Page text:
Jefferson Elias

How to link two SQL Server instances with Kerberos

July 5, 2018 by

Introduction

Intended audience

This document is intended for application developers, database administrators and system administrator who plan to create linked servers between instances of Microsoft SQL Server using Windows Authentication.

Context

Let’s say we have two separate SQL Server boxes and their service account are Active Directory accounts. We will refer to one of these boxes as instance A and instance B. Assuming we are willing to be able to be connected on instance A and run a T-SQL query which uses data from instance B without explicitly opening two connections in an application.

This is exactly the purpose of Linked Server objects! Most of the time, such an object is created using credentials, but it’s not the only way to do it. As we will discuss in one of following sections, there are four authentication options when we create a Linked Server object. One of them is the “identity forwarding”, which means that the identity of an authenticated user U1 connected to an instance A is used by this instance A in order to connect to an instance B and create a link between instances A and B as U1.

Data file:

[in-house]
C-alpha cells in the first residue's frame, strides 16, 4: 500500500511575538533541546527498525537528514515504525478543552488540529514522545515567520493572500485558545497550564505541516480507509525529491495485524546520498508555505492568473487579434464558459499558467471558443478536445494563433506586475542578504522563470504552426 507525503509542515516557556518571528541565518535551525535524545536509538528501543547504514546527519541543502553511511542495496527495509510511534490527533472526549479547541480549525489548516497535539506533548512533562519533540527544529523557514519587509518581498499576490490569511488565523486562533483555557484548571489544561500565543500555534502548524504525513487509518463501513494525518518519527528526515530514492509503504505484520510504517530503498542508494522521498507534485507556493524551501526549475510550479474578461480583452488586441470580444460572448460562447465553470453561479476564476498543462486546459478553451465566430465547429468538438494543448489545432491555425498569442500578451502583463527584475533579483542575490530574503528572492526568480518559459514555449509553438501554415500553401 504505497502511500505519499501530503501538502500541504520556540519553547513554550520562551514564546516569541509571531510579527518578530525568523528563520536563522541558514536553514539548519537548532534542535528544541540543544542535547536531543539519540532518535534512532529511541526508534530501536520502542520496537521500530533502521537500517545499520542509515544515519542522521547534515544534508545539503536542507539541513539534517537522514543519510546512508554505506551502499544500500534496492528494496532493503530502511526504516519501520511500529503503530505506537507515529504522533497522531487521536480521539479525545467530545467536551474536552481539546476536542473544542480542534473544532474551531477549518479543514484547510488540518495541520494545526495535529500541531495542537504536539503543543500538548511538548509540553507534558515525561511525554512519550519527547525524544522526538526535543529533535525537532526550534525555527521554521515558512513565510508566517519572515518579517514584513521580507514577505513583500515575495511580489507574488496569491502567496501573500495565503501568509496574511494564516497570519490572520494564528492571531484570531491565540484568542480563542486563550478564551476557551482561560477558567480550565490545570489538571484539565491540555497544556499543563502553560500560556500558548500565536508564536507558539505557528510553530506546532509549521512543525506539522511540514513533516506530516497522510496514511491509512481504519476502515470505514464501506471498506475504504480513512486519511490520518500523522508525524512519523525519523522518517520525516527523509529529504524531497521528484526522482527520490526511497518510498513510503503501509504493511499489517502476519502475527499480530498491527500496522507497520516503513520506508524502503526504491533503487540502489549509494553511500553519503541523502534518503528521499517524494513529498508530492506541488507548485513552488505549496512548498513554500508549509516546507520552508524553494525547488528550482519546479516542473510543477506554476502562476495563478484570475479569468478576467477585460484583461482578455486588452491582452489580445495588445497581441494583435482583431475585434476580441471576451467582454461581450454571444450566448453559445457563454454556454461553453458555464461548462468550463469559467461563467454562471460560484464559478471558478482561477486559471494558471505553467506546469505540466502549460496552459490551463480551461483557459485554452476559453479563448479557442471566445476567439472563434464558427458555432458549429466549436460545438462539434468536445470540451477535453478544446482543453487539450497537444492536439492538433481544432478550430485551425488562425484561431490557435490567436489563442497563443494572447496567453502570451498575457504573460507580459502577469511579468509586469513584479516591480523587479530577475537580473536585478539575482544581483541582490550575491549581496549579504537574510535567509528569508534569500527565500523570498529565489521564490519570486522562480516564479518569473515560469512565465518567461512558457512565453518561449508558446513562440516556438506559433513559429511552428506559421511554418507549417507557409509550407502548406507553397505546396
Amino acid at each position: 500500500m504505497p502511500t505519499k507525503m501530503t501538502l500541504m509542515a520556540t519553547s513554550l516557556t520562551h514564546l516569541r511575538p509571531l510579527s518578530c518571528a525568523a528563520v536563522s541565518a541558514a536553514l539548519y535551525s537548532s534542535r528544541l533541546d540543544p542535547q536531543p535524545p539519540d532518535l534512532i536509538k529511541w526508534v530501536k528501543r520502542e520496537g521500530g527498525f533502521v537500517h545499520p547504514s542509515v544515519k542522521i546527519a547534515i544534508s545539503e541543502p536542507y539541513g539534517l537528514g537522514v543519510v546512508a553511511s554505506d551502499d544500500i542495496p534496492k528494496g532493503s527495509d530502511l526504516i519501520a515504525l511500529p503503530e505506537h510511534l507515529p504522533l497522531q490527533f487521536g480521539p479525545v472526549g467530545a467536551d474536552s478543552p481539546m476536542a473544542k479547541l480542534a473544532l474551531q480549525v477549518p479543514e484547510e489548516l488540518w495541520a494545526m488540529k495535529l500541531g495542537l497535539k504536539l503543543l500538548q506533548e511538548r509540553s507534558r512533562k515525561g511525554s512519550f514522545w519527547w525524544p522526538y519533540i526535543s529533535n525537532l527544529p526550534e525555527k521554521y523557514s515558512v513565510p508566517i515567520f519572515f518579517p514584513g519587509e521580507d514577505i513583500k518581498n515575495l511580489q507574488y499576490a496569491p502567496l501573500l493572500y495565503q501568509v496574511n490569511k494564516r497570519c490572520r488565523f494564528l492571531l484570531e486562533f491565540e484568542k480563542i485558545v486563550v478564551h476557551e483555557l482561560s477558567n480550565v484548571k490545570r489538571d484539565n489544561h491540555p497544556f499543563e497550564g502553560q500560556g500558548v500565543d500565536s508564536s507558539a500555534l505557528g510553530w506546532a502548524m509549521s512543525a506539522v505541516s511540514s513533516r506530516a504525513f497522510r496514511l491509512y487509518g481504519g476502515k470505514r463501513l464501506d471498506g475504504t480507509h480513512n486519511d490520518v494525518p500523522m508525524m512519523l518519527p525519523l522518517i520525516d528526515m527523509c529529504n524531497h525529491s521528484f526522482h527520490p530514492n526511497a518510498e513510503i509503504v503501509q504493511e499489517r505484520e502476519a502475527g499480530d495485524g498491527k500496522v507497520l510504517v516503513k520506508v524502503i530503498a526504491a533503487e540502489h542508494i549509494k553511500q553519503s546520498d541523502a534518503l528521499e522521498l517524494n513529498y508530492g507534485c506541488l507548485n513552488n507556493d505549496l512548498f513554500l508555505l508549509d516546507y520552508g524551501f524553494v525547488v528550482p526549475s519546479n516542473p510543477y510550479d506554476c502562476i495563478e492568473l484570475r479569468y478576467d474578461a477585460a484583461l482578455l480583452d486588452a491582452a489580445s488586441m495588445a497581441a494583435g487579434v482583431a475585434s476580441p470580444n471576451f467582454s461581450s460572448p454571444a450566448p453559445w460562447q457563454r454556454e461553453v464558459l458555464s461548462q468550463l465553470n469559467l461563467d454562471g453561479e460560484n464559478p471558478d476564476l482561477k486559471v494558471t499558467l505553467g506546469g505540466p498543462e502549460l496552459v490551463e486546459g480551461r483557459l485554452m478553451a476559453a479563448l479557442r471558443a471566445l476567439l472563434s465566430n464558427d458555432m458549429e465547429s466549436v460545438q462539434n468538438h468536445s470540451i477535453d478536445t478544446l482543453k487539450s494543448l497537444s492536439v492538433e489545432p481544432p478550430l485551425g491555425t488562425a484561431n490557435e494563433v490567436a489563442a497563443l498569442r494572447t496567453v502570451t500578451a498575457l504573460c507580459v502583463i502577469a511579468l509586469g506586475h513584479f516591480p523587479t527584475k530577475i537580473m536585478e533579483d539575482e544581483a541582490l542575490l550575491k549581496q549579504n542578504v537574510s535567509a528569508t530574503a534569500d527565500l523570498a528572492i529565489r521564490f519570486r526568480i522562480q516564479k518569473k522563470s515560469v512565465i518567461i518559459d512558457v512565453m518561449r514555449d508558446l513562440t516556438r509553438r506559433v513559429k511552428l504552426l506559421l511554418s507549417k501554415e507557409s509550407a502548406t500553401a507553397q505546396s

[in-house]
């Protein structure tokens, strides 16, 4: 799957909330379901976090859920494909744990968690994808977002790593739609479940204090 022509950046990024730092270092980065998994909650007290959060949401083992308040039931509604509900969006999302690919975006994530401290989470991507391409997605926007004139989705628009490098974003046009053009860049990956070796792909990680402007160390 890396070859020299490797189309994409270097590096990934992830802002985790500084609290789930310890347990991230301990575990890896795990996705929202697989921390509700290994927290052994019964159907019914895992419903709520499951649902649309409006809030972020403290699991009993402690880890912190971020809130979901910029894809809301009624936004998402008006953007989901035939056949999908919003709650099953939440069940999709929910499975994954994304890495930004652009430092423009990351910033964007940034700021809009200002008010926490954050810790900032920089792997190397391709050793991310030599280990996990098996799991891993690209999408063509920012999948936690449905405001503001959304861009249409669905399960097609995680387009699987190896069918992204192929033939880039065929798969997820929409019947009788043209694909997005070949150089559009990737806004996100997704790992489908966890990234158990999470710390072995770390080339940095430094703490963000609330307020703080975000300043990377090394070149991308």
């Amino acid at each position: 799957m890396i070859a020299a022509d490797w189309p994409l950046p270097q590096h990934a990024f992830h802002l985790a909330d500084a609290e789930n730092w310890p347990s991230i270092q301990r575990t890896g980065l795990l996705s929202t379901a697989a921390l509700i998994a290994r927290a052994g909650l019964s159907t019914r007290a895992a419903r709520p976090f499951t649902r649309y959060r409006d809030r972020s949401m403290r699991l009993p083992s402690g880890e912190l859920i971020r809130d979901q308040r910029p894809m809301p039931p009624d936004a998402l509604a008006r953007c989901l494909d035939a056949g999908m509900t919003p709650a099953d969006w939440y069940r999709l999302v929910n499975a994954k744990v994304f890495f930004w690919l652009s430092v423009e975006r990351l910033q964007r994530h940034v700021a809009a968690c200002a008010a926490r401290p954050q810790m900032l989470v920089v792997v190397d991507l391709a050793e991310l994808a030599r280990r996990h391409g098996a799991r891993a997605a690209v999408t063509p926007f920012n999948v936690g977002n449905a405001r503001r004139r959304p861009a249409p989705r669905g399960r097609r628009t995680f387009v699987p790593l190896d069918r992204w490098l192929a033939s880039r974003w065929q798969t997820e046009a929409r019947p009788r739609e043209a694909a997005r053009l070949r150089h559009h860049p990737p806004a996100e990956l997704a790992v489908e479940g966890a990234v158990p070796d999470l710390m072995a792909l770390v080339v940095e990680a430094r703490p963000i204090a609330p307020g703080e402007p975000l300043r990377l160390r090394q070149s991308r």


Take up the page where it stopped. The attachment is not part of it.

The explanation above is summarized below:

If SQL Server authentication is used for U1 on instance A, it means that a SQL Login U1 must be created on Instance B, with the exact same password.

If Windows authentication is used, it’s not so straight forward: there are a few configuration tasks to be performed and we will discuss them in following sections.

In this article, we will first review the different steps to follow in order to create a linked server to another SQL Server instance using SQL Server Management Studio. We will then test the linked server connection using the “identity forwarding” settings and see the error message that should come up. After that, we will use a tool that will help us in the configuration of such a linked server object.

Creating a linked server using SSMS

First, open SQL Server Management Studio and connect to the instance of your choice. Then, go down to “Server Objects” and right-click on “Linked Server” node.

A contextual menu should appear. Click on “New Linked Server…”.

This will open the Linked Server Creation Dialog:

Here you have two options: